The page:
Nobody is in Putin’s head, but many – starting with US President Joe Biden – are trying to get there to understand his ambition, guess his strategy and anticipate his next moves.
In its editorial for today, the French newspaper Le Figaro tried to ask questions that Russian President Vladimir Putin’s behavior – especially in the Ukrainian crisis – makes the answer to them urgent, despite its difficulty.
Editorial writer Philip Glee began his article by warning that no one is in Putin’s head, but many people – starting with US President Joe Biden – are trying to get there to understand his ambition, guess his strategy and anticipate his next moves.
Is he deceiving the head of the Kremlin into noticing the reaction, hesitation and divisions of Westerners, or is he about to challenge them directly by attacking Ukraine? Does he want to gain a few acres of Russian-speaking land or does he want to enslave the entire country by placing his client regime there? What analysis did he make of the costs and benefits of an armed operation aimed at destroying the European strategic “balance” that arose with the fall of the Soviet Union?
The writer believes that Putin’s ambition can be deduced from the historical mission set by the “tsar” for himself since he took power nearly 23 years ago; Namely: correcting the error caused by the “great geopolitical catastrophe of the twentieth century”, i.e. restoring Russia’s role as a superpower and having – like the United States and China – a “room for distinct interests”.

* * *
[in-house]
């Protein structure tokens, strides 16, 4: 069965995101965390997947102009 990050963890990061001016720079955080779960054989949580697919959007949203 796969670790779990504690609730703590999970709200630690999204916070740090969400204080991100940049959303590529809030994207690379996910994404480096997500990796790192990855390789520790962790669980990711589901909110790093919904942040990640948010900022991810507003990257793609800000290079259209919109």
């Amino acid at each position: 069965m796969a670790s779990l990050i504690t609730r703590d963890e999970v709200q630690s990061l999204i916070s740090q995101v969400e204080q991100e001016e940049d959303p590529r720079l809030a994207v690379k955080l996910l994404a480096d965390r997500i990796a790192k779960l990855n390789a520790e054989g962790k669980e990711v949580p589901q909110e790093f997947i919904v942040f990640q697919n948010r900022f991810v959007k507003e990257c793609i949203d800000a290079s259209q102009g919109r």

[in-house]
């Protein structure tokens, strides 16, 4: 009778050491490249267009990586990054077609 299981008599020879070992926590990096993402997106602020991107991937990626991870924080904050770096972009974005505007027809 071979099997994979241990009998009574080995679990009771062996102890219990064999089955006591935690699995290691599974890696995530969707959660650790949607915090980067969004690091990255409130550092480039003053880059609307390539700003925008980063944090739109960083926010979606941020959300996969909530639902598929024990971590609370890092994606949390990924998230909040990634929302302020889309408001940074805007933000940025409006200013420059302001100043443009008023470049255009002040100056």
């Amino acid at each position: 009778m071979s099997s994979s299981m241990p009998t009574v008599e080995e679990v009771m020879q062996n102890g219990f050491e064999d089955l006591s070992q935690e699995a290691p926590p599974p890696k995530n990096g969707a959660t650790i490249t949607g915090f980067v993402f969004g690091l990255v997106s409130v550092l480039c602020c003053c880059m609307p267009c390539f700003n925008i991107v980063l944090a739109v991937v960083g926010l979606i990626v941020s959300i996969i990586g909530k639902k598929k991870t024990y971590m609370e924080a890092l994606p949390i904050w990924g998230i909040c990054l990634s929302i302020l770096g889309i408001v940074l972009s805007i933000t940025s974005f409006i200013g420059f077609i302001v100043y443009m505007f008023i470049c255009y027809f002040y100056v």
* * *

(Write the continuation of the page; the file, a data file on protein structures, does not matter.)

That area in which Glee says that countries have only limited sovereignty, and in this way, Putin put an end to Western hegemony on the world thanks to Beijing’s support.
In his struggle with the West, Putin changed the name of the Second World War to the “Great Patriotic War” (Anatolia)
In light of this – as the writer says – we must read the “extraordinary” demands in the draft security treaties submitted by the Kremlin to Washington, which aims to return the North Atlantic Treaty Organization (NATO) to its strategic positions 25 years ago.
This prompted the writer to ask: did the Westerners go too far, or were they, on the contrary, too lenient with the Russian master of mysteries?
The writer believes that discussing such an issue seems absurd, as Putin’s dream is to build a new Warsaw Pact, and the puzzle in that is the means that he is willing to employ to achieve that goal.
Here, Glee says that Putin – who has lived with 5 American presidents and now sees the United States divided within it and withdrawn from the world – may see that the time has come to act.
But the writer concludes in his analysis that “Putin’s brutality” crushes his country first, as it pushes his neighbors into the arms of Europe, thus widening the gap between the interests of his regime and the interests of Russia, which the writer described as the distinguishing feature of dictatorship, to conclude with a question: “Since when did dictatorships take Right choices?”